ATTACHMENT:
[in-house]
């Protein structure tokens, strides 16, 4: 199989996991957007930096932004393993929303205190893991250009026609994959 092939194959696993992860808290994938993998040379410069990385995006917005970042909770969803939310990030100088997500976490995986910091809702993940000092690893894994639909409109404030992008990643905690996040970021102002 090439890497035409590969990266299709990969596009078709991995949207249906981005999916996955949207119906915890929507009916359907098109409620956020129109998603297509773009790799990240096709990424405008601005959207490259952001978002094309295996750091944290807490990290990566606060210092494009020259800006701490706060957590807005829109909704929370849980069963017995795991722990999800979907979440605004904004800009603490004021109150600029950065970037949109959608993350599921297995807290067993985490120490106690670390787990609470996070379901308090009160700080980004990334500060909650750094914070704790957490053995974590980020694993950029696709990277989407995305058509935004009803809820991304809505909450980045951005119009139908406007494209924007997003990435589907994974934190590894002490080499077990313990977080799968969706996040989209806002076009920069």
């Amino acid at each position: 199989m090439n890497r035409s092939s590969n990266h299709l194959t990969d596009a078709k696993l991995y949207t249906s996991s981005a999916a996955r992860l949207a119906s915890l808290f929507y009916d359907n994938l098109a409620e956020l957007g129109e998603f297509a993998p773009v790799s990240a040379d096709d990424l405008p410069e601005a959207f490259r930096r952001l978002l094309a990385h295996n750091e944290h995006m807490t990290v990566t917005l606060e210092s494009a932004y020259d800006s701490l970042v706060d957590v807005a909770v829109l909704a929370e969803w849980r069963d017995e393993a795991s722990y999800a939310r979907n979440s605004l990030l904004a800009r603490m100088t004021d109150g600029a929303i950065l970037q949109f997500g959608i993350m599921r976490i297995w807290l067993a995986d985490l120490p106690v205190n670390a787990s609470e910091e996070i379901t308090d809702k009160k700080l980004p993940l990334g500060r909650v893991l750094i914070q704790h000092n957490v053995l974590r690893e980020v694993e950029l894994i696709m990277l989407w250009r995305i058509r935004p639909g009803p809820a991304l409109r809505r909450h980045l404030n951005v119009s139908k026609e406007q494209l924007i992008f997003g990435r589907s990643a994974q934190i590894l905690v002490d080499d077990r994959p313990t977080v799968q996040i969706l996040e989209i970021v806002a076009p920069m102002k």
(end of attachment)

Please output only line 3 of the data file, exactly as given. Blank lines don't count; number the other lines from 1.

């Amino acid at each position: 199989m090439n890497r035409s092939s590969n990266h299709l194959t990969d596009a078709k696993l991995y949207t249906s996991s981005a999916a996955r992860l949207a119906s915890l808290f929507y009916d359907n994938l098109a409620e956020l957007g129109e998603f297509a993998p773009v790799s990240a040379d096709d990424l405008p410069e601005a959207f490259r930096r952001l978002l094309a990385h295996n750091e944290h995006m807490t990290v990566t917005l606060e210092s494009a932004y020259d800006s701490l970042v706060d957590v807005a909770v829109l909704a929370e969803w849980r069963d017995e393993a795991s722990y999800a939310r979907n979440s605004l990030l904004a800009r603490m100088t004021d109150g600029a929303i950065l970037q949109f997500g959608i993350m599921r976490i297995w807290l067993a995986d985490l120490p106690v205190n670390a787990s609470e910091e996070i379901t308090d809702k009160k700080l980004p993940l990334g500060r909650v893991l750094i914070q704790h000092n957490v053995l974590r690893e980020v694993e950029l894994i696709m990277l989407w250009r995305i058509r935004p639909g009803p809820a991304l409109r809505r909450h980045l404030n951005v119009s139908k026609e406007q494209l924007i992008f997003g990435r589907s990643a994974q934190i590894l905690v002490d080499d077990r994959p313990t977080v799968q996040i969706l996040e989209i970021v806002a076009p920069m102002k």